During the 70th edition of Miss Universe, Juri Watanabe, On the 10th of December, she came out on stage in front of millions of people for the National Costume Show. Whilst Watanabe looked stunning and carried herself with the composure of a true pro, her outfit sparked outrage in Japan, with many labeling it an “insult” to Japanese society.
The host says the outfit is created to highlight “the fantastic Japanese Harajuku fashion scene” at the hour and six-minute mark below. This design inspiration is likely where the troubles began, because instead of displaying the national costume to the world in a contemporary look that was sensitive to the country’s culture, the clothing ended up as a mash-up clichés that are recognized to irritate Japanese people.
JURI WATANABE Didn’t Win, but the Controversy Stole the Show
Those in Japan who have tattoos and are advocates for them were puzzled why “日本”, the kanji for “Japan,” was inscribed covering the model’s breast. Some objected to the country’s flag on the Watanabe’s sleeves and the Imperial Family’s chrysanthemum insignia on her waist. Another point of contention was the manner the kimono was crossed over the model’s breast – right over left, as seen solely on kimono donned by the deceased. Commentors explained this to those not sure why it’s an issue.
“Well, this is how a kimono is worn by the deceased; the chrysanthemum emblem is reserved for the Emperor; and tattoos are forbidden in Japan.”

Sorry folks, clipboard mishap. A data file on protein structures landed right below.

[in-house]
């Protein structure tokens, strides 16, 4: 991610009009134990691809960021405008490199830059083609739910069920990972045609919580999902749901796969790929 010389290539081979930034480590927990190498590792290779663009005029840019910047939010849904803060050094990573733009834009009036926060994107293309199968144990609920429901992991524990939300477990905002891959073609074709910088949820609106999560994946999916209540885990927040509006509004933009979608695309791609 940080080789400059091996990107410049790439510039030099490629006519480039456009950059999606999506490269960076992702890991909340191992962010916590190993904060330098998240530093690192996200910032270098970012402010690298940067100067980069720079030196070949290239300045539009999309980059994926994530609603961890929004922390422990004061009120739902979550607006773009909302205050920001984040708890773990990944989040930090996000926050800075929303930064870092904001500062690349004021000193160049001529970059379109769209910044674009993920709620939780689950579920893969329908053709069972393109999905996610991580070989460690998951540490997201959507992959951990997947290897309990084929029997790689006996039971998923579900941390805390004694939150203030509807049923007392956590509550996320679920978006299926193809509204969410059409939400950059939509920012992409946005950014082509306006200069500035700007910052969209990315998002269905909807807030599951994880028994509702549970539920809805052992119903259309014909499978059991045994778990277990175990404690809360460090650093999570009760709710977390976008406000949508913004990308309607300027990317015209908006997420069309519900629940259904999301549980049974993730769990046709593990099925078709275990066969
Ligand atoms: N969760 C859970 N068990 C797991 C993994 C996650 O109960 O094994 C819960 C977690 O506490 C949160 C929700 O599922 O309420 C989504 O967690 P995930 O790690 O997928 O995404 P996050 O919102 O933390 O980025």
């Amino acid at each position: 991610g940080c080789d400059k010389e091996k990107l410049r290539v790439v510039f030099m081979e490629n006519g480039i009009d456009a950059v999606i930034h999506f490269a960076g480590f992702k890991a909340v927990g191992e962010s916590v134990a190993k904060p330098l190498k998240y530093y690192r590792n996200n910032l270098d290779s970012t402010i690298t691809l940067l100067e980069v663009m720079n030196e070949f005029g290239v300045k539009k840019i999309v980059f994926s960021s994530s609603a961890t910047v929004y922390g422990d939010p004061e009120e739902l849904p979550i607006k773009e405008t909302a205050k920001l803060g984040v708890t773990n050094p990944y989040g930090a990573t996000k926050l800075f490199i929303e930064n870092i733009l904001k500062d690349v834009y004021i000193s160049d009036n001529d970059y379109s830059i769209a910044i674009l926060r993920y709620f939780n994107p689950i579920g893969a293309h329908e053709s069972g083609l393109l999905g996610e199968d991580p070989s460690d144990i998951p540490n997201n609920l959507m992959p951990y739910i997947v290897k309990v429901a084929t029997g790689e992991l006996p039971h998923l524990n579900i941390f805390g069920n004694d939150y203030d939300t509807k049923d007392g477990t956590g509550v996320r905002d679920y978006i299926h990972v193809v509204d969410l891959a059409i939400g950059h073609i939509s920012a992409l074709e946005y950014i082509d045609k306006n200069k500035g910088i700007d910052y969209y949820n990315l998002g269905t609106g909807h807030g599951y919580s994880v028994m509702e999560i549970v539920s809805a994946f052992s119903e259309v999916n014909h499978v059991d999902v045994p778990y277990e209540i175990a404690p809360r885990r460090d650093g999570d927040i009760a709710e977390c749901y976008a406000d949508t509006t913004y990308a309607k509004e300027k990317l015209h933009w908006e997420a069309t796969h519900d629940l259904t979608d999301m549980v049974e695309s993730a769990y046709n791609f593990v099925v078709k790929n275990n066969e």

“Don’t make fun of Japan!! Don’t make fun of Japan’s Imperial House!! Don’t make fun of Kimono!!”
“Because it is a style worn by the deceased, many Japanese people find it unsettling.” “Is she no longer alive?”
“It’s incredible to me that this (chrysanthemum) symbol was used on a costume with the same pattern as the lethal [sic] costume. It’s a heinous affront.”Twitter Thread Translation about Juri Watanabe Competing (See Tweet Below)
“It appears that no Japanese individuals were involved in this at all, despite the fact that it was supposed to represent Japan.”
“I get the impression that the designer admires and respects Japanese culture, but it appears that he doesn’t comprehend it…”
While the government and those engaged in Japan’s participation have not replied to the criticism, it’s probable that they were pleased with the outcome, given Japan finished in the top 16. However, for detractors in Japan, the outcome of a contest means nothing if the country’s culture is soiled in the midst. Photo originally from designer Aviad Arik Herman.